Parenting is another big one but that suffers from more than socially unacceptable advice: it's also really complicated and hard to provide quick wins for (or at least existing TCS type material isn't about quick wins or concrete, practical tips. some could be developed. but existing material is more about general concepts, principles and methods, with some examples).
Biz stuff is another one that could work well. It's a big topic so would need to focus on something more specific.
Focus helps with marketing in general. But part of the power of philosophy is its generality. Can do some of both though. But it's hard to give ppl demonstrations and get them to believe the general method is good. Would need some good ideas about how to convert ppl from e.g. listening about diet to learning general thinking methods. (Ofc you can make money without any such conversion. But I don't want to just help ppl with diet to make money and forget about explaining rationality. I don't want to just use rationality/philosophy as my private competitive advantage over other ppl selling diet advice.)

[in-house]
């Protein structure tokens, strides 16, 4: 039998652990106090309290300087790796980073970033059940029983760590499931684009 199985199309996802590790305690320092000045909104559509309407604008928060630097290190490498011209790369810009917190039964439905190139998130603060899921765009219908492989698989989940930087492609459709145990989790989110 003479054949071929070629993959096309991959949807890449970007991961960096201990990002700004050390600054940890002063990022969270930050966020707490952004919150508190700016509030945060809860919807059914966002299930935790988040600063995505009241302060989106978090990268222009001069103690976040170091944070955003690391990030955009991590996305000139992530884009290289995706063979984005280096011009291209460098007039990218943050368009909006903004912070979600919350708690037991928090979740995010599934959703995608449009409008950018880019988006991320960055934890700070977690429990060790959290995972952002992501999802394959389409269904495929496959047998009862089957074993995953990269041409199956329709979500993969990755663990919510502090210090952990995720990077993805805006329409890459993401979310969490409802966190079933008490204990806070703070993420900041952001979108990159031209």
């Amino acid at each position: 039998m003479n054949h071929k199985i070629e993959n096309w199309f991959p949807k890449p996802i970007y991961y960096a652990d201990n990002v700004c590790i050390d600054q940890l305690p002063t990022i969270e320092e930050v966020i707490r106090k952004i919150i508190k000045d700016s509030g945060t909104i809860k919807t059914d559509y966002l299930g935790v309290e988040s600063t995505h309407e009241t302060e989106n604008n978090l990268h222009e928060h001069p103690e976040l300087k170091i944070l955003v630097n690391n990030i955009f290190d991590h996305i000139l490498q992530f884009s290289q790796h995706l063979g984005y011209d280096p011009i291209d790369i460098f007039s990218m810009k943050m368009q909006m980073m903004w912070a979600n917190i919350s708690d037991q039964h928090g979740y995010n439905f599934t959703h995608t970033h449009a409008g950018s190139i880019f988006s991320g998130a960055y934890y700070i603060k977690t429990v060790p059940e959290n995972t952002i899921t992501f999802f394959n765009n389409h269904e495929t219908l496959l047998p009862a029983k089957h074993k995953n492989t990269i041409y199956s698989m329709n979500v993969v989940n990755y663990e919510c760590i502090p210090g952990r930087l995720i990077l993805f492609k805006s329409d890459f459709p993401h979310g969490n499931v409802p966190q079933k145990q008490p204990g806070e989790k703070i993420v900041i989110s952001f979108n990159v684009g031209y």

#8 Yeah the basic theme there was people hate math and don't understand numbers. Speak casually in words people do understand. That's pretty standard.
I don't like Apple's chart with no numbers on either axis. Apple is maybe thinking something like: "ppl are impressed by charts they don't understand, which they assume are real. it doesn't matter if the chart is actually real and meaningful to an expert. what matters is if ppl are impressed and if they will be upset and asking for refunds later, which they won't b/c our M1 chip is actually great so our fake chart is not actually misleading". that's too dishonest and manipulative IMO. it's pandering to ppl's flaws. there's gotta be a good way to communicate numeric advantages, technical seriousness, etc., without using a fake example. i do agree that using a real example – presenting a meaningful chart or other genuine technical artifact – is generally not the right answer for communicating with the general public.